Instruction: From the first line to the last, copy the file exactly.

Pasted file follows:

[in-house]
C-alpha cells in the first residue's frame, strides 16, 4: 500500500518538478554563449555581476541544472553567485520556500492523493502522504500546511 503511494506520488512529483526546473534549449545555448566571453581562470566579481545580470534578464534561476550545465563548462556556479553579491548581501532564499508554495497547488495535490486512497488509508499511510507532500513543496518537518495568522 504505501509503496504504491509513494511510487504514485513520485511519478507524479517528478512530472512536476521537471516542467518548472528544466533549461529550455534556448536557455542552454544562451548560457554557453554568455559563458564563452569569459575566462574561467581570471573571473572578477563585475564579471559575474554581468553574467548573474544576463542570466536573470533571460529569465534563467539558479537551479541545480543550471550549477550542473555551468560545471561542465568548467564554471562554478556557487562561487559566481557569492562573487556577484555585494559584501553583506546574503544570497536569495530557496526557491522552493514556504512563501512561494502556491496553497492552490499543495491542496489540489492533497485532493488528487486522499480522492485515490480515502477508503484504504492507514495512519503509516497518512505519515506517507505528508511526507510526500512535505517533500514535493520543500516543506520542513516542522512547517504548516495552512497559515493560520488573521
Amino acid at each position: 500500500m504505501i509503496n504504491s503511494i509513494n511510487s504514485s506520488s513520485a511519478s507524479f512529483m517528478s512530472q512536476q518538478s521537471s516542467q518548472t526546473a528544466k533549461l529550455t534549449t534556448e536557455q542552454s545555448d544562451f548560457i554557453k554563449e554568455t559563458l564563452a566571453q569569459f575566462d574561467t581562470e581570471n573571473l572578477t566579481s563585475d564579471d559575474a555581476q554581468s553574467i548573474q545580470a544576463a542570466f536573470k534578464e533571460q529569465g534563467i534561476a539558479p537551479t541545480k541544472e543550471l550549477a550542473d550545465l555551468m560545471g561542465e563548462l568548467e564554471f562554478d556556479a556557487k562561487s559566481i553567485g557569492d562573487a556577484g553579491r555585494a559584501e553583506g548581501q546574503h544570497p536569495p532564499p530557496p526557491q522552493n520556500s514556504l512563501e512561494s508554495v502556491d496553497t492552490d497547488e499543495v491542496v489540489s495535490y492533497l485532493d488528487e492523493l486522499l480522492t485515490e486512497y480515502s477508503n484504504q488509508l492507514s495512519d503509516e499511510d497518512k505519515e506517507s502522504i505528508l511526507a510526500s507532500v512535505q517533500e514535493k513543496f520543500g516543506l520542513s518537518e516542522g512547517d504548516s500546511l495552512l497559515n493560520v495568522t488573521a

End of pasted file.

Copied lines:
[in-house]
C-alpha cells in the first residue's frame, strides 16, 4: 500500500518538478554563449555581476541544472553567485520556500492523493502522504500546511 503511494506520488512529483526546473534549449545555448566571453581562470566579481545580470534578464534561476550545465563548462556556479553579491548581501532564499508554495497547488495535490486512497488509508499511510507532500513543496518537518495568522 504505501509503496504504491509513494511510487504514485513520485511519478507524479517528478512530472512536476521537471516542467518548472528544466533549461529550455534556448536557455542552454544562451548560457554557453554568455559563458564563452569569459575566462574561467581570471573571473572578477563585475564579471559575474554581468553574467548573474544576463542570466536573470533571460529569465534563467539558479537551479541545480543550471550549477550542473555551468560545471561542465568548467564554471562554478556557487562561487559566481557569492562573487556577484555585494559584501553583506546574503544570497536569495530557496526557491522552493514556504512563501512561494502556491496553497492552490499543495491542496489540489492533497485532493488528487486522499480522492485515490480515502477508503484504504492507514495512519503509516497518512505519515506517507505528508511526507510526500512535505517533500514535493520543500516543506520542513516542522512547517504548516495552512497559515493560520488573521
Amino acid at each position: 500500500m504505501i509503496n504504491s503511494i509513494n511510487s504514485s506520488s513520485a511519478s507524479f512529483m517528478s512530472q512536476q518538478s521537471s516542467q518548472t526546473a528544466k533549461l529550455t534549449t534556448e536557455q542552454s545555448d544562451f548560457i554557453k554563449e554568455t559563458l564563452a566571453q569569459f575566462d574561467t581562470e581570471n573571473l572578477t566579481s563585475d564579471d559575474a555581476q554581468s553574467i548573474q545580470a544576463a542570466f536573470k534578464e533571460q529569465g534563467i534561476a539558479p537551479t541545480k541544472e543550471l550549477a550542473d550545465l555551468m560545471g561542465e563548462l568548467e564554471f562554478d556556479a556557487k562561487s559566481i553567485g557569492d562573487a556577484g553579491r555585494a559584501e553583506g548581501q546574503h544570497p536569495p532564499p530557496p526557491q522552493n520556500s514556504l512563501e512561494s508554495v502556491d496553497t492552490d497547488e499543495v491542496v489540489s495535490y492533497l485532493d488528487e492523493l486522499l480522492t485515490e486512497y480515502s477508503n484504504q488509508l492507514s495512519d503509516e499511510d497518512k505519515e506517507s502522504i505528508l511526507a510526500s507532500v512535505q517533500e514535493k513543496f520543500g516543506l520542513s518537518e516542522g512547517d504548516s500546511l495552512l497559515n493560520v495568522t488573521a